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Or was his good behavior since August 2008 merely a recognition that he was out of chances, that the good life of the NFL would be gone if his name appeared on a police blotter again?

“In six years of knowing each other - through hard times, good times - we loved each other very much,” the weeping fiancee said at the funeral. “People say I changed his life. No. He changed mine.”

Fair enough.

There were undoubtedly many sides to Henry, not all bad but bad enough.

That is the lesson, if one is necessary, for it was his reckless behavior that led to his life being snuffed out way too soon.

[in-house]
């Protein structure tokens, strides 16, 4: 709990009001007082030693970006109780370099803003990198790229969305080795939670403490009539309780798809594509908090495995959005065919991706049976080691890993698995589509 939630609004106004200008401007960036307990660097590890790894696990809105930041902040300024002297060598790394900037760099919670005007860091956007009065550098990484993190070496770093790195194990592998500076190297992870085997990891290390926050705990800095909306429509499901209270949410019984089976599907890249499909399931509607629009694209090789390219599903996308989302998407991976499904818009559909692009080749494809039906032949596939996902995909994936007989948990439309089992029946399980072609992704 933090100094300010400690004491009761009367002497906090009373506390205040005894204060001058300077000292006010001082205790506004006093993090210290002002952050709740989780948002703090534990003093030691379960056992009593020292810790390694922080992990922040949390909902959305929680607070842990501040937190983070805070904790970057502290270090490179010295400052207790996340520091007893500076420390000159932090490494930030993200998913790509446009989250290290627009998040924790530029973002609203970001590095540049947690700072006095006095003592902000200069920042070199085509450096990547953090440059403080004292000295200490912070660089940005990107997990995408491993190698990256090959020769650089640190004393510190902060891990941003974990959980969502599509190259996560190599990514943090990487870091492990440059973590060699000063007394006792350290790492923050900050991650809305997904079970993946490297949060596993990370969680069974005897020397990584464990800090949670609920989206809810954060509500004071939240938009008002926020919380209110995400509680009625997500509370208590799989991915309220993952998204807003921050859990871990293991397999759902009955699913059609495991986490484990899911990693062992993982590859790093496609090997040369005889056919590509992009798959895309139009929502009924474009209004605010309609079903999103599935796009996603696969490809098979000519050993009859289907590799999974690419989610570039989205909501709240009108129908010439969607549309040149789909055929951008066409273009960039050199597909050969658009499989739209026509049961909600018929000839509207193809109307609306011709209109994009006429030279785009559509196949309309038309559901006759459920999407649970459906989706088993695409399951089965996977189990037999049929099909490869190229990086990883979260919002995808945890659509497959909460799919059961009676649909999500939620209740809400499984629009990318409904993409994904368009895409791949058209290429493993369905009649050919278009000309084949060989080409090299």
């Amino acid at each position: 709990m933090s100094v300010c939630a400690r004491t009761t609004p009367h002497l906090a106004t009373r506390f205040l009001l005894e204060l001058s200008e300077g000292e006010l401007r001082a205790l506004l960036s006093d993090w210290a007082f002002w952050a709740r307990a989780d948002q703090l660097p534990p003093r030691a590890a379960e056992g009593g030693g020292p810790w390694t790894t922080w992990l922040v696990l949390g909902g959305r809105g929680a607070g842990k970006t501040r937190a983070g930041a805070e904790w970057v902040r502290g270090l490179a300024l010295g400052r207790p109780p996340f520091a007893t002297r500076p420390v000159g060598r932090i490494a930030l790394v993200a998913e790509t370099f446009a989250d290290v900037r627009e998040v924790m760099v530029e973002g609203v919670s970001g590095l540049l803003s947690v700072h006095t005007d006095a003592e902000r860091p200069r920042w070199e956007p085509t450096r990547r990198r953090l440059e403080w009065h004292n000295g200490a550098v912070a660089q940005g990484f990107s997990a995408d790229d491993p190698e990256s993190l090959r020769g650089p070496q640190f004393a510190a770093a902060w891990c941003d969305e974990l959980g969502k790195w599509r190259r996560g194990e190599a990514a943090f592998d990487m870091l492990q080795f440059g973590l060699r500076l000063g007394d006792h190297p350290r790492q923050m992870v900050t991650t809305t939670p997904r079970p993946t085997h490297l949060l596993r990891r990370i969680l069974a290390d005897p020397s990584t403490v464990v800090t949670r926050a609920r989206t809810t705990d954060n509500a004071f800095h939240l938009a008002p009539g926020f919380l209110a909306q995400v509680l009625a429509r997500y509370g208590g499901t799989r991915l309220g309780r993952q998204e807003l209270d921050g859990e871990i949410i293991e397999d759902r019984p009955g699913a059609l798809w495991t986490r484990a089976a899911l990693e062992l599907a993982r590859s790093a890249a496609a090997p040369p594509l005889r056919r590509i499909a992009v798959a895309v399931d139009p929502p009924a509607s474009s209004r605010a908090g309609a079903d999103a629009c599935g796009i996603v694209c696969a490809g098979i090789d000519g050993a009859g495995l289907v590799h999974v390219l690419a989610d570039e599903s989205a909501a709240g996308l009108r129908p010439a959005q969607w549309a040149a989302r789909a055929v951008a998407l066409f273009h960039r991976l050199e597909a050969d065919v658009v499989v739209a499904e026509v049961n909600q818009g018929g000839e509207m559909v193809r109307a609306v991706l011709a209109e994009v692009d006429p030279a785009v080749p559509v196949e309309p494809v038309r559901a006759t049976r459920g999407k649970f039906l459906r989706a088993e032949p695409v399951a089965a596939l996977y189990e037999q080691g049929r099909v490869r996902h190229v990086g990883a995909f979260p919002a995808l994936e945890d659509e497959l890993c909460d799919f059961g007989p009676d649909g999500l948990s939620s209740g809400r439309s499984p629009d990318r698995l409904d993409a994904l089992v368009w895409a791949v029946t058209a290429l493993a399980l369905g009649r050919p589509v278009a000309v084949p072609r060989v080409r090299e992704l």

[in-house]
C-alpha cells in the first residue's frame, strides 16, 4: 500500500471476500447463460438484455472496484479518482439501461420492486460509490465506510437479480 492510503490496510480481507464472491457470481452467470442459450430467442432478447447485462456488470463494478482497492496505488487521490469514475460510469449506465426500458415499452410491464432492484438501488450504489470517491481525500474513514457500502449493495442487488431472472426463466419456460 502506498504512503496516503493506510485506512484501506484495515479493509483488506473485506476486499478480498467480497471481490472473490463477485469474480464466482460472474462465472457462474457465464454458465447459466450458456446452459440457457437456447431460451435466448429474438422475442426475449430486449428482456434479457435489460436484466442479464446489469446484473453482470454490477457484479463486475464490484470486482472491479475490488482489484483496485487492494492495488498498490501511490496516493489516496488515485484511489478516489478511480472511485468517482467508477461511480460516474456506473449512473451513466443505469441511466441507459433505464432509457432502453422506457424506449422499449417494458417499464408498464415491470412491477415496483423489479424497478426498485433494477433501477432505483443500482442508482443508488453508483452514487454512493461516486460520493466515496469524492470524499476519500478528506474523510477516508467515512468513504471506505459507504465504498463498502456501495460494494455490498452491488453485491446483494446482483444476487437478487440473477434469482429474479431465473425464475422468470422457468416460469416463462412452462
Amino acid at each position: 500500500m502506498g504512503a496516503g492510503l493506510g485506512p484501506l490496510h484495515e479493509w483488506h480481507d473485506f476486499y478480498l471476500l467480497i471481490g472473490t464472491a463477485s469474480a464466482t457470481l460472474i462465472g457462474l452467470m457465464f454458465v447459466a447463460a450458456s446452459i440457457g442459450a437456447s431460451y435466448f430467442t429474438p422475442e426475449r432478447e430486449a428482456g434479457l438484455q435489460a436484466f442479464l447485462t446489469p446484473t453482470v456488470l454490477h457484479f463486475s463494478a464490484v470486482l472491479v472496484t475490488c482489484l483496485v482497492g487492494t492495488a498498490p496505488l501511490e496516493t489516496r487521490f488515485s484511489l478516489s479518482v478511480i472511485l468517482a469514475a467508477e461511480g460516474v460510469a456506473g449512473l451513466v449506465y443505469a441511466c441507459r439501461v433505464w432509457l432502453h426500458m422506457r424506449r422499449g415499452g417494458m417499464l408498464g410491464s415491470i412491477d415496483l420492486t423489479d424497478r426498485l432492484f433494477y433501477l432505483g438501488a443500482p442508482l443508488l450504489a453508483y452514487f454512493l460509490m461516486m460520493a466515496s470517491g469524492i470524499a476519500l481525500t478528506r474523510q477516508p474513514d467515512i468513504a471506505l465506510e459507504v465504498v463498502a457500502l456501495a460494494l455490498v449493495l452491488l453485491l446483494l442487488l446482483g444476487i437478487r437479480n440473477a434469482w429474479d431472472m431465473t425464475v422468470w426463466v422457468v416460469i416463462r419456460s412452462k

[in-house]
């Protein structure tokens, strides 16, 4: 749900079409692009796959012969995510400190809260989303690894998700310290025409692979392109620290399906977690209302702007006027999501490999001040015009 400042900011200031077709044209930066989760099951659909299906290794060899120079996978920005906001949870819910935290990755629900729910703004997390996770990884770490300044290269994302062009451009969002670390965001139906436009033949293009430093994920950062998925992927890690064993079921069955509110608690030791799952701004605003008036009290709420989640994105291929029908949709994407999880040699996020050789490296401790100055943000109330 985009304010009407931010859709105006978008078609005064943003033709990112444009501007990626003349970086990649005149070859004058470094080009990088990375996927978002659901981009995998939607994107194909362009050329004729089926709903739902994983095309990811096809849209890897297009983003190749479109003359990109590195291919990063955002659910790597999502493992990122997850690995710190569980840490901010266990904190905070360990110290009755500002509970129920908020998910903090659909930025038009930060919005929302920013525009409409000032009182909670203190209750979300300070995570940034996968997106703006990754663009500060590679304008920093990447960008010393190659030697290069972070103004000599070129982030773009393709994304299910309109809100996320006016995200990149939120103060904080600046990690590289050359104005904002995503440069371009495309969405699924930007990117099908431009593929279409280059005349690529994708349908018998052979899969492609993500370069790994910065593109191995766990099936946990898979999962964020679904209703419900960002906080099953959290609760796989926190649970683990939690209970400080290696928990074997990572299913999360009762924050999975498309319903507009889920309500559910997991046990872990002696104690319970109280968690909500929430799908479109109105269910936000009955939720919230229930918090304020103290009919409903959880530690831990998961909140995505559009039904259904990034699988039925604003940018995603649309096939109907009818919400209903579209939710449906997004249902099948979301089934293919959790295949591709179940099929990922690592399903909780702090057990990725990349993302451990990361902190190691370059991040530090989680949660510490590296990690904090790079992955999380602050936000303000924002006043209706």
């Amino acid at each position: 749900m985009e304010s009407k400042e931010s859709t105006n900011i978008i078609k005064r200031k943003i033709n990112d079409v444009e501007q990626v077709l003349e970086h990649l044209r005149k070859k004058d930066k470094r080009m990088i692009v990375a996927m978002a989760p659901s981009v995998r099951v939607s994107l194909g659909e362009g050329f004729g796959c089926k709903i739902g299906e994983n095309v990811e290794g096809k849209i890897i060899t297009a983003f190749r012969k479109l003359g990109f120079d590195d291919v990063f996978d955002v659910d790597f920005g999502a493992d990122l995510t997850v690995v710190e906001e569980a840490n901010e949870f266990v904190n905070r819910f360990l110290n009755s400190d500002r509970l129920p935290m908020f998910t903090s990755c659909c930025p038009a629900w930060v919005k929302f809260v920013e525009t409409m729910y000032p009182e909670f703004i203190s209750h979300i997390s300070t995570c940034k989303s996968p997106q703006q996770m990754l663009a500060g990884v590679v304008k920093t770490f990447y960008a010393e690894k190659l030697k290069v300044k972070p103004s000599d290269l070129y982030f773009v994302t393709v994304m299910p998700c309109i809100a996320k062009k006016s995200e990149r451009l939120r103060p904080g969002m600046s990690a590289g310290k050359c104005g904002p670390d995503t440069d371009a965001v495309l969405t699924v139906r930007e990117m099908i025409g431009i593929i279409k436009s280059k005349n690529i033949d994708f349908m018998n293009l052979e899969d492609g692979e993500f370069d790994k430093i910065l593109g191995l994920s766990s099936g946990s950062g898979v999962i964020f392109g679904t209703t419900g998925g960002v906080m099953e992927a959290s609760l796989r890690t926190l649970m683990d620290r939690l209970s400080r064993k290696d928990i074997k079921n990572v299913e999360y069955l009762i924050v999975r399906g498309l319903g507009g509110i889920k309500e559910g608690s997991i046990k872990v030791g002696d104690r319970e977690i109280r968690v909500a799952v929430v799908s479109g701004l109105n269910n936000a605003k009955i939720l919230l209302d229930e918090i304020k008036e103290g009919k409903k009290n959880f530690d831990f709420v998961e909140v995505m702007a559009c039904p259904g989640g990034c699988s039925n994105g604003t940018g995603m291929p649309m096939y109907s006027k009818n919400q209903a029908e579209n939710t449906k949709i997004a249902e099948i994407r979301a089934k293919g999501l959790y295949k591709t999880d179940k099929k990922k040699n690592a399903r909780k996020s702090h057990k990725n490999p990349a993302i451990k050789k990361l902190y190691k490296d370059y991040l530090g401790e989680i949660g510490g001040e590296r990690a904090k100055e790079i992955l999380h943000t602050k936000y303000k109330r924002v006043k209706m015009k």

No one forced him to get into the bed of the truck, certainly not the woman looking to make a getaway, looking to find a space all to herself until she could sort out whatever it was that fueled their quarrel.

Yet Henry could not let it be.

So now he is celebrated in death far more than he was in life.

That reveals more about the living than the departed. They are left to make sense of the senseless, a useless proposition.

Henry made no sense to the end.

He is gone at 26, a life too brief, the currency that encourages the modified reflections.

He earned an accommodation after eschewing the fast life of the NFL, which is not fair to the countless professional athletes who never go there, who do not need a graduate degree in real life to know that nothing good comes from the street life.

That is the unfinished legacy of Henry.